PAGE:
July 10, 2010 § 4 Comments
With the above forty-one words restoring disputed federal protections to the Los Angeles River, it’s been a pretty excellent week for local creeks and their human friends. The federal navigability and protection issues were very hot when this blog was getting started back in mid-2008, so it’s a treat to see them resolved this week. We thought we’d do some wrap-up with some of the primary documents behind this week’s announcement and then a round-up of what we’ve written about the issue before. (Also, next week, we’re hoping to do some editorializing about what the determination means for the future… and why navigability as a test for federal protection for clean water may not be the best way forward for healthy creeks.)
First off, the actual document that states that the entire L.A. River is navigable – a 6 July 2010 letter from the U.S. Environmental Protection Agency Region 9 Administrator Jared Blumenfeld to the U.S. Army Corps of Engineers Los Angeles District District Engineer Colonel Mark Toy :
July 7, 2010 § 24 Comments
Today, standing along the soft-bottom Compton Creek, the federal Environmental Protection Agency Administrator Lisa Jackson proclaimed that the EPA is designating “the entire L.A. River as traditional navigable waters.” In the video above, the announcement comes at about 1:55 and the crowd cheers! Jackson continues stating that this means “the entire 51-mile watershed is protected” and “that areas like Compton Creek will have the full protection of our nation’s clean water law.”
More below on other great news from the press conference, and more of Jackson’s remarks.
December 1, 2008 § 2 Comments
Creek Freak continues our exhausting alliterative four part series on the navigability rippling through the waters of the mighty Los Angeles:
Part 1 – Of Nexus and Navigability, a lament for our waterways
Part 2 – Journalistic Journeys
Part 3 – The Boater, the Biologist, and the Blogs
Part 4 – Action Alert
Of Nexus and Navigability – Part 3, The Boater, the Biologist and the Blogs
By way of background, federal waterway protections are being weakened through recent governmental decisions. For the federal Clean Water Act to protect a river, creek or stream, it must be a “traditionally navigable waterway” or have a “significant nexus” to one. See Part 1 for more detailed background and historical accounts of boating. See Part 2 for some 20th century accounts of boating. And this blog is where we bring boating into the present day.
A couple years ago, while I was working at Friends of the Los Angeles River (FoLAR), I got an email from George Wolfe who runs the Lala Times – a website mostly humor/parody site that bills itself as “California satire, wierd and bizarre news.” I have to confess that, at first, I mistakenly thought that I had been contacted by the LA Times and was always quick to respond to media requests. I soon spoke with George, a boater (who kayaks and canoes) with a idea to do a big expedition down the Los Angeles River.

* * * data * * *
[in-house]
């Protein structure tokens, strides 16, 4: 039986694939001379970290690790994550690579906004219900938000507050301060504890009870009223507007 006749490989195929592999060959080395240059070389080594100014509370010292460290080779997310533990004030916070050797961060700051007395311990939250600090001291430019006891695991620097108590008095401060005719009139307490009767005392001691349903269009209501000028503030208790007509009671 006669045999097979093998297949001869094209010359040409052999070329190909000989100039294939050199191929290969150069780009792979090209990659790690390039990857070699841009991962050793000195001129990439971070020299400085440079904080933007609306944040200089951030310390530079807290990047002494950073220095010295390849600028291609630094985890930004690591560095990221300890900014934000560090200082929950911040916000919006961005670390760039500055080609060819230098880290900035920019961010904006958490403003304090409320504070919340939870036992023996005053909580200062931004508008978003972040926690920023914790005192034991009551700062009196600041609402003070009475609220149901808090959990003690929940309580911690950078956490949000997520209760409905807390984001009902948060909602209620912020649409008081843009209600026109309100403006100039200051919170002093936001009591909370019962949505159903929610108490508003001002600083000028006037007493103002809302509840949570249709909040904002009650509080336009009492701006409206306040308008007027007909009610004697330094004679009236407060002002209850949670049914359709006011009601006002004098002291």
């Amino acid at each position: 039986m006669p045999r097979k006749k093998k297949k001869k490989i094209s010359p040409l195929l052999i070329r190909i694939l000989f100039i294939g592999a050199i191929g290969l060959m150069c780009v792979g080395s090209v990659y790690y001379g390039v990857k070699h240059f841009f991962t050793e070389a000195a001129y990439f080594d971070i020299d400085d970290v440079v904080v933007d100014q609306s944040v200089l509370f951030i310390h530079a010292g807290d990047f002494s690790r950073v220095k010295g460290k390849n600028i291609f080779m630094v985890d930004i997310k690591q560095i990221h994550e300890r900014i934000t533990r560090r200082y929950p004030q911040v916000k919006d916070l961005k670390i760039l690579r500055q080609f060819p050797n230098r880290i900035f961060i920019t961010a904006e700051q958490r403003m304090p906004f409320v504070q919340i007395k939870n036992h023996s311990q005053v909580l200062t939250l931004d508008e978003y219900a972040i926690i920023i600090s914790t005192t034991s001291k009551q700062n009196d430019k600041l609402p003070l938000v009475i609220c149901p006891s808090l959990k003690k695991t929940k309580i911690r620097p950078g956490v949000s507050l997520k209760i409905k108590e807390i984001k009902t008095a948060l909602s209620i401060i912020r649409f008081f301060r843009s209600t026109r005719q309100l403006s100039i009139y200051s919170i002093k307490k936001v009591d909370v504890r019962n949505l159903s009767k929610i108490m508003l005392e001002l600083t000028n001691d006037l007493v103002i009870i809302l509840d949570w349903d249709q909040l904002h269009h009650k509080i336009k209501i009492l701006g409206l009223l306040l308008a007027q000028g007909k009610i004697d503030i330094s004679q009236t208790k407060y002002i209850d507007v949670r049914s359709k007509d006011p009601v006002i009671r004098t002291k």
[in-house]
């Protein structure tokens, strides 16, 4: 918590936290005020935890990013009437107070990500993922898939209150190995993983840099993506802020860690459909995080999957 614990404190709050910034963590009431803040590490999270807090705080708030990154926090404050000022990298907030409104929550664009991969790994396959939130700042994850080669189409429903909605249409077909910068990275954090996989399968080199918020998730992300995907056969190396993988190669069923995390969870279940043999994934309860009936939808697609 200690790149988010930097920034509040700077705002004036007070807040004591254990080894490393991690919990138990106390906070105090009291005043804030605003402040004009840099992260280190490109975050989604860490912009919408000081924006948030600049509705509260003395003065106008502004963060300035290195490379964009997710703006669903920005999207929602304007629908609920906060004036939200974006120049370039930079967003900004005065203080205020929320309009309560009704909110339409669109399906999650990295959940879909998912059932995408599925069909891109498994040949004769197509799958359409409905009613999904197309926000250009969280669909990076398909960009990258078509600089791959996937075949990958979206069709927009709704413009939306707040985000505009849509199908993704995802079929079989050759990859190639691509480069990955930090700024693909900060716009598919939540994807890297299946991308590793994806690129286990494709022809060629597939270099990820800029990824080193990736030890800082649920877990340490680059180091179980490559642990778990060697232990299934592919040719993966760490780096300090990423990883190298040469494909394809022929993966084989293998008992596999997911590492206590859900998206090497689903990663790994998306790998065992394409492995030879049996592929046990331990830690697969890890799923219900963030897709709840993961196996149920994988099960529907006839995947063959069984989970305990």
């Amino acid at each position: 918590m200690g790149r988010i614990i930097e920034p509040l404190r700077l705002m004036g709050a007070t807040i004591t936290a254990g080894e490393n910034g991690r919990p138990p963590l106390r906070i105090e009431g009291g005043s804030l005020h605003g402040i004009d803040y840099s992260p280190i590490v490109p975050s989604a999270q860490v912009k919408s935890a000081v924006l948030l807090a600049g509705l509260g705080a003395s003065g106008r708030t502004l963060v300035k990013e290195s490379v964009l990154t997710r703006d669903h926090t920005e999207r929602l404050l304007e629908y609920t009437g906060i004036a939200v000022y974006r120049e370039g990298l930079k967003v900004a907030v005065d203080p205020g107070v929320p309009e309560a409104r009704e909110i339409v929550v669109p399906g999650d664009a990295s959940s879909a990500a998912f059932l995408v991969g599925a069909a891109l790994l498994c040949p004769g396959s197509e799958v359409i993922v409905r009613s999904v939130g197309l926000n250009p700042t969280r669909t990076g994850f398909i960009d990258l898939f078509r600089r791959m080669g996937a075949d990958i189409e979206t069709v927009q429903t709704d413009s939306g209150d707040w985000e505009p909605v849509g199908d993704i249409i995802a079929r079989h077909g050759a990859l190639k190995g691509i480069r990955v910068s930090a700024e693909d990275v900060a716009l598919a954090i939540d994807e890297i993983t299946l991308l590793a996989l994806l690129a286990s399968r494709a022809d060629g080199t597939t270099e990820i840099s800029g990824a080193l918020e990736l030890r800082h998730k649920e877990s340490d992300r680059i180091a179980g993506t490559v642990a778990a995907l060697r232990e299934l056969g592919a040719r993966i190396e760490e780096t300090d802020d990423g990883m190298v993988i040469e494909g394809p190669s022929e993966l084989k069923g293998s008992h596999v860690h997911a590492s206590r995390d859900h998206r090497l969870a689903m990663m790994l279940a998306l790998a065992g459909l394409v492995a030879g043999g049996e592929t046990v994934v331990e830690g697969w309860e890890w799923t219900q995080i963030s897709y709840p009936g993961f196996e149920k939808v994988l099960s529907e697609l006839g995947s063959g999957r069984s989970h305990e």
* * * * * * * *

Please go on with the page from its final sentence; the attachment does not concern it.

George and I kept in touch. At one of our lunches discussing possible expedition parameters, he pulled out the most raggedly well-used copy of my book that I’d ever seen. He’d done a lot of advance scouting and even some negotiations with the County Flood Control District and the Army Corps. of Enginneer to permit the trip. The date was set for July 25th-27th 2008.
I met up with George for a trial run a week ahead of the expedition. We put in just below the Los Feliz Boulevard Bridge and kayaked down to the best rapid on the whole river, just below Marsh Park in Frogtown. Under the tutelage of FoLAR’s Denis Schure, I had been in a kayak a couple of times briefly in a calm nearly-currentless stretch of the Los Angeles, adjacent to Balboa Boulevard in the Sepulveda Basin. After kayaking that sweet well-flowing natural stretch with George, I was excited and hooked at how fun it was! I was disappointed in myself that I had been around the river all these years and hadn’t boated there often.
The three-day expedition was a blast. You can read my blog account of it here: Day 1, Day 2, and Day 3. There is a fair amount of documentation now online, including this recent trailer for a planned documentary feature about the trip:
Army Corps of Engineers biologist Heather Wylie accompanied the second day of the trip. She was later threatened with a 90-day unpaid suspension from work for participating. It turns out that her superiors didn’t know of her participation until they saw this photo of her posted on the LAist blog. Some links to her story are available here and an excellent editorial she wrote is linked here. Check out this short video where she tells you some of her stories:
The kayak expedition, in addition to being lots of fun and a great workout, proved to me personally that the vast majority of the Los Angeles is indeed very navigable. There are a few spots that required some portaging, mostly in the San Fernando Valley, but certainly all the way from the 134 Freeway downstream to Long Beach are easily kayaked any day of the year. Contrast this with the Army Corps of Engineers’ designation of only two short stretches (in the Sepulveda Basin and in Long Beach) as navigable. We’ve still got a long way to go in convincing our public agencies to respect the Los Angeles River.
Next: Part 4 – Action Alert – wherein you, the reader, take action on assuring federal protections for western waters. **12/3/2008 – Correction: this is an important meeting that’s still happening – but it’s not about navigability. Navigability meeting is a different one planned for December 16th – more info about that soon! Also, plan to attend the city of Los Angeles’ public meeting this Thursday night from 5:30pm to 8:30pm at the Metropolitan Water District in downtown Los Angeles. The meeting will include a presentation on and an opportunity to comment on the navigability issues.